- Hop on Pop, The Politics and Pleasures of Popular Culture
Hop on Pop, the editors carefully and patiently explain, is a play on words. I wonder who would have thought otherwise? Hop on Pop, the editors even more carefully and patiently explain, is the printed place to be for those who want to travel along the new way of doing cultural studies. In their introductory "Manifesto," they claim that this new route is characterized by its immediacy, multivalence, accessibility, particularity, contextualism and situationalism. Which basically means that the practitioners of this style avoid any confrontation with whatever canon, tradition or theory of the past while they are writing about their own obsessions, delusions and hobbyhorses and still want to be recognized as academics and theoreticians.
The book is organized in seven parts, under the topics of "Self," "Maker," "Performance," "Taste," "Change," "Home" and "Emotion," but the editors carefully and patiently assure the reader that this has no real meaning and that each article or essay could go under a different topic. So why bother?
Most of the essays are structured along the same lines: experience or anecdote; and theory, rejection or critique of theory, experience or anecdote. Bar the anecdotes and the experiences, and what you are left with is a collection of overviews of theories of culture in general and popular culture in particular. Covering about every canonized author, starting from Marx, Gramsci and Weber, past Raymond Williams, Pierre Bourdieu, Michel de Cherteau and Michel Foucault, to arrive at Jacques Derrida, Gilles Deleuze and Fredric Jameson, there is a lot of understanding and misunderstanding, digesting and indigestion in this book. (Unbelievably so, and telling for the quality of the work, there is not a single reference to Guy Debord, but some 10 references to Oprah Winfrey.) Mostly, no real insights are added, no theoretical frameworks constructed or expanded, no generalization endeavored. The only "real" subject is the particular, the individual, the local. That is as well, but why call this a new way of doing science unless you call it applied culturology, therapeutic sociology or plainly talkshow philosophy?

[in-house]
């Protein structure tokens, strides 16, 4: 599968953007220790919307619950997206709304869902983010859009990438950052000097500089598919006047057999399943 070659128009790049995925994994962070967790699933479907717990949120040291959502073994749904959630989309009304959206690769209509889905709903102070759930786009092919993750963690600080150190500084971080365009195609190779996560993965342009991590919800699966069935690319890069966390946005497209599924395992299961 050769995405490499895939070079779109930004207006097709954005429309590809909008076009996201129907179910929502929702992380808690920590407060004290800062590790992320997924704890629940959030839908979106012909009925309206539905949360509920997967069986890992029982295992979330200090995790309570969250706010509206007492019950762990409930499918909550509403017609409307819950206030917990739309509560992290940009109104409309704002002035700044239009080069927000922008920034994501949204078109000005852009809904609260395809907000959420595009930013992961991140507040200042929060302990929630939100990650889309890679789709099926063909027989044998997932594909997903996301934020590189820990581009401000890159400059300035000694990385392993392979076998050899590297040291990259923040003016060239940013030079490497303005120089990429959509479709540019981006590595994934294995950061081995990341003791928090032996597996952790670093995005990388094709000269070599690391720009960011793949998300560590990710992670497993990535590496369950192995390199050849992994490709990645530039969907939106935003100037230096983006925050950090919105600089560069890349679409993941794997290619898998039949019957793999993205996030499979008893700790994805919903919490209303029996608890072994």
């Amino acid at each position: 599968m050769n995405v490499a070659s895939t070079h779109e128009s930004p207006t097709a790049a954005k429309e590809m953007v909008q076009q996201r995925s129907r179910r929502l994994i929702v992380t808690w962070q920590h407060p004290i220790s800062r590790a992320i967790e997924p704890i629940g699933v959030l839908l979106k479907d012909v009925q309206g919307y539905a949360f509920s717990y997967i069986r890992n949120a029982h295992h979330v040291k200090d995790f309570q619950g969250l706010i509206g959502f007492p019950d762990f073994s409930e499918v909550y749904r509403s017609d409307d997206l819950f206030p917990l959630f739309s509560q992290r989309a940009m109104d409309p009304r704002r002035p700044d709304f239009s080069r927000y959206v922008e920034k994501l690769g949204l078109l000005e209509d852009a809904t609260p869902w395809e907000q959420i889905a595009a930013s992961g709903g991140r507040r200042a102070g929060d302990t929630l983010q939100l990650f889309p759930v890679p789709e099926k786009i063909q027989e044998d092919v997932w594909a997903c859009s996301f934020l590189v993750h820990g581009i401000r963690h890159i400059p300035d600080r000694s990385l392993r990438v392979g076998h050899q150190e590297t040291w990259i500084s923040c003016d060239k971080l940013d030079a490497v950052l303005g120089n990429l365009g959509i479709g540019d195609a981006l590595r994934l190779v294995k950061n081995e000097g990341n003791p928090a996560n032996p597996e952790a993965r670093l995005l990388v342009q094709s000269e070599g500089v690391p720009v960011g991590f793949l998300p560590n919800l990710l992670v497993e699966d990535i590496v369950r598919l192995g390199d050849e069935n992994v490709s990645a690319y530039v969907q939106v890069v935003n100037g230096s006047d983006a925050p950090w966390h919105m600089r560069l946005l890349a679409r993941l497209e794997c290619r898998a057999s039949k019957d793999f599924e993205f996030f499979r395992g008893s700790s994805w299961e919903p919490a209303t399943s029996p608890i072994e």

A lot of the essays, however, are very enjoyable. I liked the pieces on ethnicity in Star Trek (Peter Chvany); opera, television and the black diva (Dianne Brooks); and "Narrativizing Cyber-Travel: CD-ROM Travel Games and the Art of Historical Recovery" (Ellen Strain) most, probably because I am, myself, a Trekkie, an opera-lover and a player of Myst and the like. And this judgment is, true to the way cultural studies ought to be done according to the editors, as good as any other, since it is immediate, multivalent, contextual, accessible, particular and situated.
By the way, dear editors, "Hop on Pop" is not an alliteration but an assonance. Take this from an academic who still thinks scholarship counts for something. [End Page 259]